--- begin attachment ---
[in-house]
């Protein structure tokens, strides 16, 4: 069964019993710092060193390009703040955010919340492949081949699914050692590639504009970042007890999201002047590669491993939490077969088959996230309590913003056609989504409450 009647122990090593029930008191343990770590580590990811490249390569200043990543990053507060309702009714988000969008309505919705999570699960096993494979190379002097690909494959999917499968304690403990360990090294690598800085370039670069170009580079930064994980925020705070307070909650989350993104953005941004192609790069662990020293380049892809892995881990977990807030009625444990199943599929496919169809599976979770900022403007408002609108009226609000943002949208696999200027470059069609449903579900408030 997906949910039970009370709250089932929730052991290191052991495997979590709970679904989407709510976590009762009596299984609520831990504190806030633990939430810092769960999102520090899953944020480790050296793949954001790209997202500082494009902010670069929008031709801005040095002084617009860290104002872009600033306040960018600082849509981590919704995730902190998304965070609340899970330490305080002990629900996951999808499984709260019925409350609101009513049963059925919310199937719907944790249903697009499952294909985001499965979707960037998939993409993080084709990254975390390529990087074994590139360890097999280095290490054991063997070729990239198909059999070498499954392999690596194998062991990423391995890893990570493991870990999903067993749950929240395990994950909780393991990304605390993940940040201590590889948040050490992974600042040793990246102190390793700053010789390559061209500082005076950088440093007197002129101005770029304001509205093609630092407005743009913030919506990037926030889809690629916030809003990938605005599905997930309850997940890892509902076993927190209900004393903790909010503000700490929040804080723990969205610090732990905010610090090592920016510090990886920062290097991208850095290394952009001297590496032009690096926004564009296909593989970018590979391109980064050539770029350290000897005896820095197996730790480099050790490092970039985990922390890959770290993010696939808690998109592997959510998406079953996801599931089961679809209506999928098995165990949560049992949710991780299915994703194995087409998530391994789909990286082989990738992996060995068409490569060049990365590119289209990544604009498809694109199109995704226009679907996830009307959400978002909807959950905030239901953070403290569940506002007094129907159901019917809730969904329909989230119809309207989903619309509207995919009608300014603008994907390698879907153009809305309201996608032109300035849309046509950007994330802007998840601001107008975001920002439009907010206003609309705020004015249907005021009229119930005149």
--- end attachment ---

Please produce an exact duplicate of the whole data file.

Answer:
[in-house]
């Protein structure tokens, strides 16, 4: 069964019993710092060193390009703040955010919340492949081949699914050692590639504009970042007890999201002047590669491993939490077969088959996230309590913003056609989504409450 009647122990090593029930008191343990770590580590990811490249390569200043990543990053507060309702009714988000969008309505919705999570699960096993494979190379002097690909494959999917499968304690403990360990090294690598800085370039670069170009580079930064994980925020705070307070909650989350993104953005941004192609790069662990020293380049892809892995881990977990807030009625444990199943599929496919169809599976979770900022403007408002609108009226609000943002949208696999200027470059069609449903579900408030 997906949910039970009370709250089932929730052991290191052991495997979590709970679904989407709510976590009762009596299984609520831990504190806030633990939430810092769960999102520090899953944020480790050296793949954001790209997202500082494009902010670069929008031709801005040095002084617009860290104002872009600033306040960018600082849509981590919704995730902190998304965070609340899970330490305080002990629900996951999808499984709260019925409350609101009513049963059925919310199937719907944790249903697009499952294909985001499965979707960037998939993409993080084709990254975390390529990087074994590139360890097999280095290490054991063997070729990239198909059999070498499954392999690596194998062991990423391995890893990570493991870990999903067993749950929240395990994950909780393991990304605390993940940040201590590889948040050490992974600042040793990246102190390793700053010789390559061209500082005076950088440093007197002129101005770029304001509205093609630092407005743009913030919506990037926030889809690629916030809003990938605005599905997930309850997940890892509902076993927190209900004393903790909010503000700490929040804080723990969205610090732990905010610090090592920016510090990886920062290097991208850095290394952009001297590496032009690096926004564009296909593989970018590979391109980064050539770029350290000897005896820095197996730790480099050790490092970039985990922390890959770290993010696939808690998109592997959510998406079953996801599931089961679809209506999928098995165990949560049992949710991780299915994703194995087409998530391994789909990286082989990738992996060995068409490569060049990365590119289209990544604009498809694109199109995704226009679907996830009307959400978002909807959950905030239901953070403290569940506002007094129907159901019917809730969904329909989230119809309207989903619309509207995919009608300014603008994907390698879907153009809305309201996608032109300035849309046509950007994330802007998840601001107008975001920002439009907010206003609309705020004015249907005021009229119930005149």